Metro Views: The halacha of environmentalism

Should ecology be seen as an integral part of Orthodox Jewish life?

recycle logo 88 (photo credit: )
recycle logo 88
(photo credit: )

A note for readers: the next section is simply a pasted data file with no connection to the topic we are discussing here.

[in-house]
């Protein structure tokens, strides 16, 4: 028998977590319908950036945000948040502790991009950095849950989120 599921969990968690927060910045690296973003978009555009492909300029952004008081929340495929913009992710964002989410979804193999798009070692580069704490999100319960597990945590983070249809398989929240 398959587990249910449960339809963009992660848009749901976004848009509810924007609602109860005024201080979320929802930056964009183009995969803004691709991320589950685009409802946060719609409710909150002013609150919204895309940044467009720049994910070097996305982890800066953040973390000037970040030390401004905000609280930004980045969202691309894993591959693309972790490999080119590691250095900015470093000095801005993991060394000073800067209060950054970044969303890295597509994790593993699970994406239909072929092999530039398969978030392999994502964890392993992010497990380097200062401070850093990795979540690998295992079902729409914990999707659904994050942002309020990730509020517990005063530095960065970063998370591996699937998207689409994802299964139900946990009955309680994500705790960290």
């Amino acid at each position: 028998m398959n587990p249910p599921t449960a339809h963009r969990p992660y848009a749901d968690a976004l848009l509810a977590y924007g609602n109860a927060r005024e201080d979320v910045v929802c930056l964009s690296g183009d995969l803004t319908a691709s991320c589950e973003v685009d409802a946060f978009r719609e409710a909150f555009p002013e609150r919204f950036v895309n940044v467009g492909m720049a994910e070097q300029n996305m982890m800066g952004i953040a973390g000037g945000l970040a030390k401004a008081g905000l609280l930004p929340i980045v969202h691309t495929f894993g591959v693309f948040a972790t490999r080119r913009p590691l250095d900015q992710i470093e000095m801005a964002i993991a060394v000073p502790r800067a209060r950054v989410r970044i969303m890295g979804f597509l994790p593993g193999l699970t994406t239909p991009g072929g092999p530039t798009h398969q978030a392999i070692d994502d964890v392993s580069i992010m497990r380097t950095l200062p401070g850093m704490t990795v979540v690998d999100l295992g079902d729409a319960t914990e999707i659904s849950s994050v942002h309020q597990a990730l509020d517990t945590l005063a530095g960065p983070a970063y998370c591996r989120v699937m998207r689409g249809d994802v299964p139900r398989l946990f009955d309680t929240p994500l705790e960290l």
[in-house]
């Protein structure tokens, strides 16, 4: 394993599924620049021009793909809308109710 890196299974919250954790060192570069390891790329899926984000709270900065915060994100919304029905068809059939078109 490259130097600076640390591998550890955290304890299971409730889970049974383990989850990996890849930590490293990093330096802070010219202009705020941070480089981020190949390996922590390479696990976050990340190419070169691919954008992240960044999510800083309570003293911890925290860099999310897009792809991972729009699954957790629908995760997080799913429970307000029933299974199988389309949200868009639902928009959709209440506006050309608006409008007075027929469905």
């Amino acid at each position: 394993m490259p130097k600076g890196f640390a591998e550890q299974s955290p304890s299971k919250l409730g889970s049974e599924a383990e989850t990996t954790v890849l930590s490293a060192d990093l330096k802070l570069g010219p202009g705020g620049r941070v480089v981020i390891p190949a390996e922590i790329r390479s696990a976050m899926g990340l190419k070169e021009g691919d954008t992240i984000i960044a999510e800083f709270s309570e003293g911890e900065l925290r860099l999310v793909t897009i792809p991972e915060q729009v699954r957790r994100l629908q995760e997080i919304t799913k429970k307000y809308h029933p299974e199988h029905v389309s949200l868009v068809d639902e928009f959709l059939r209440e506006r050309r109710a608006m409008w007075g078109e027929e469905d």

The word of the moment seems to be "footprints." It is hard to ignore messages about our environmental footprints here in the US. This land of outrageously excessive consumption has gotten the jitters, and the general idea about footprints these days is that you don't want to leave any. Messages come in all forms: in An Inconvenient Truth, Al Gore's movie on global warming, and the news that even Porsche is coming up with a hybrid vehicle. Fuel is expensive, and water is scarce in once-lush parts of the country. Recycling is required in all New York City households. In Westchester County, just north of the city, people will find yellow "oops" stickers on their garbage cans the first time they are caught tossing recyclables in with the trash. If that fails to convince them to sort their discards, they face $250 fines. Most people I know use fluorescent light bulbs, even if they do tend to give most of us the color of cadavers. And some can give you their score on the Ecological Footprint Quiz. (Mine is lower than the American average because I recycle like a maniac and rarely use a car. But my quiz results still screamed: "IF EVERYONE LIVED LIKE YOU, WE WOULD NEED 5 PLANETS.") Although environmental issues cut across political and denominational lines, some lines are harder to breach than others. THIS YEAR marks the 15th anniversary of the Coalition on the Environment and Jewish Life (COEJL), which was created to spark distinctively Jewish programming and policies on the environment. It drew support from the Reform and Conservative movements, and participated in interfaith environmental partnerships. It has some kitschy gimmicks, like fluorescent light bulbs with a green Magen David, called "A Light Among Nations." But COEJL and the general environmental movement couldn't make inroads into the American Orthodox communities, which, because of family size alone, tended to have larger footprints than most. Five years ago on Tu Bishvat, a group of Orthodox environmentalists began Canfei Nesharim ("the wings of eagles"). By linking Jewish law and Torah sources to environmental issues, Canfei Nesharim is bringing environmentalism into the American Orthodox world. "People take care of the environment because it is central to their values," said Evonne Marzouk, the director of Canfei Nesharim. "We have to show it is central to Orthodox values and in turn that Orthodoxy has something to contribute to the environmental movement." IT'S BEEN nearly 40 years since the first "Earth Day" was held in the US. But in many religious communities, there is a genuine newness and genuine ignorance about how religious texts speak to environmental issues, says Fletcher Harper, an Episcopal priest and director of GreenFaith, New Jersey's interfaith environmental organization. But in New Jersey, for instance, the dangers are real and immediate. The Garden State is a national leader in environmental health threats. According to GreenFaith, the air quality in two-thirds of the counties does not meet federal health standards, and every state resident lives within 10 miles of a Superfund site - the name given to the most toxic waste sites that required federal intervention in the cleanup. No one suggests the Orthodox community is less concerned with the environment than others. However, "the level of awareness in the Orthodox Jewish community as a whole is definitely lower than the level of awareness in the rest of the Jewish community," said Ora Sheinson, Canfei Nesharim's associate director and chair of its Halacha Committee. "There has been a lot of movement in non-Orthodox environmental circles for a lot of years that has worked very well. The material they are generating is wonderful for Jewish ideas." But she said, "When material doesn't focus on Jewish law, it tends to have less of an impact in the Orthodox community." Canfei Nesharim is determined that environmentalism be seen not simply as a nice sentiment, but as an integral part of Orthodox life, mandated by religious law. The organization provides educational materials, weekly Torah commentary on environmental issues and enthusiastic speakers. THESE ARE serious, zealous advocates who are versed in halacha, science and law. Marzouk, for instance, works in the US Environmental Protection Agency's Office of International Environmental Policy. Sheinson is an environmental lawyer at the firm Patton Boggs in Newark, New Jersey. Their work is backed by rabbinic and scientific advisory boards. The group was endorsed by the Rabbinical Council of America, an organization of about 1,000 rabbis that serves as the rabbinic authority of the Orthodox Union. Canfei Nesharim also has the support of the interfaith and non-Orthodox Jewish environmental groups, which apparently were excited to have a partner who could to reach into the Orthodox world in ways they could not. With encouragement from Canfei Nesharim, Kehillat Kesher: The Community Synagogue of Tenafly & Englewood, an Orthodox shul in New Jersey, is due to break ground this year for a new building that will be a "green shul." It will have energy-efficient heating, electricity, lighting and appliances; and its building materials will be eco-friendly, according to David Marks, the chairman of Kesher's "green shuls" committee. Part of the idea is that an environmentally correct synagogue also would inspire congregants to modify their household behavior, as well, such as limiting the use of high-energy light bulbs and disposable paper goods. Slowly, synagogues of all streams are going green in the US. The biggest hurdle among the Orthodox is educating the congregations about why it is important. "Canfei Nesharim is trying to educate the community on the Jewish law, the halachic reasons for becoming environmentalists. Once that is thoroughly understood, then it's a no-brainer. As responsible Jews, this is what we have to do," said Marks. Sheinson warns that people need not go overboard. "It doesn't mean you can never use a paper plate; it doesn't mean you can never drive a car," she said. "I have four children. I work full time as an attorney, so from time to time I use paper plates. I confess. The point is I am a religious Jew and I have to think about the action I take and the environmental consequences."